Things to consider 

(1) Evaluating Existing Space
In unfinished areas, existing features such as ceiling heights, windows, stairs and insulation may not meet current building code requirements for finished space. These conditions could make it expensive, difficult or even impossible for you to change your attic, basement or garage into living space.

The Bureau of Development Services allows special standards for existing situations:

  • Ceiling height
  • Stairs
  • Emergency Egress Windows
  • Insulation and Ventilation

For a complete overview of habitable space standards for converted areas, see our Converting Attics, Basements and Garages to Living Space brochure. 

(2) Garage Conversions
You will need to show how you will provide the required parking space since parking in your driveway alone may not meet this requirement.

If your garage is detached and you want to convert it to living space, it may not meet setback requirements since the zoning code may not allow living space to be placed in the setback areas, even if it allows the garage to be in that location.

A detached garage may have structural deficiencies that would need to be upgraded in order to meet building code standards.  A garage that was not constructed with a permit because it was previously exempt due to its use and size will need to have all structural elements submitted and reviewed as part of the conversion to living space.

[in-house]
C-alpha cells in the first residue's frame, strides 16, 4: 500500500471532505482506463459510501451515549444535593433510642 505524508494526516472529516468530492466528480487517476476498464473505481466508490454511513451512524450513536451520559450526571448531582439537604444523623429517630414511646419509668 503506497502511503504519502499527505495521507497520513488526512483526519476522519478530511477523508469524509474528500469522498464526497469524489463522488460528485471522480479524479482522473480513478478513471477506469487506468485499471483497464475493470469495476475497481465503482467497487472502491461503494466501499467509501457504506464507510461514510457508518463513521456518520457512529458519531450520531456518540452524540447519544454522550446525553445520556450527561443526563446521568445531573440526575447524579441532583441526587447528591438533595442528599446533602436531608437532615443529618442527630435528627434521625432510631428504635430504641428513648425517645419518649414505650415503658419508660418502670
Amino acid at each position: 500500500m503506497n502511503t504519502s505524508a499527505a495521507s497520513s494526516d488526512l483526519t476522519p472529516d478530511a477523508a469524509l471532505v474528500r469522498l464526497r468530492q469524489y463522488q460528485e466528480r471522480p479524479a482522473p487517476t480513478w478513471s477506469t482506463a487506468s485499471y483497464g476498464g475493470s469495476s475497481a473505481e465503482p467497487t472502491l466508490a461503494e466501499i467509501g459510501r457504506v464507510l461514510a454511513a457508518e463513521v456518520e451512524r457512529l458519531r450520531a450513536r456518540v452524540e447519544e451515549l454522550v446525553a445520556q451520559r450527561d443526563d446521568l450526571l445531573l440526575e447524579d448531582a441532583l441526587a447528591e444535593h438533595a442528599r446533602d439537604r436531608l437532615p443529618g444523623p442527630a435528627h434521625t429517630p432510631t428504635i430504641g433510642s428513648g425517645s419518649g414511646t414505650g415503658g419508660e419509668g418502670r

If your project requires construction in the public right-of-way, then the Portland Department of Transportation will review the project, and issue a separate transportation permit for this work as well. For more information about right-of-way requirements, contact the Portland Department of Transportation at (503) 823-7002.

3) Attic & Dormer Additions
If converting attic space to living space would mean raising the roof, the zoning code height regulations may affect your project. See information on Dormer Additions.

(4) Additional Sinks and Kitchens
If your project will add a sink, such as a bar sink in an entertainment area, you may need a “Covenant for a Sink Outside of the Primary Kitchen, Bathroom or Laundry Room inside a Single-Family Dwelling”. This document is a statement of understanding that the addition of this facility does not create another dwelling unit, and that the structure is still a single-family dwelling. If you are unsure if your project will trigger this requirement, please contact Planning and Zoning staff at (503) 823-7526 for additional information. If required, this document must be recorded with Multnomah County before your permit can be issued.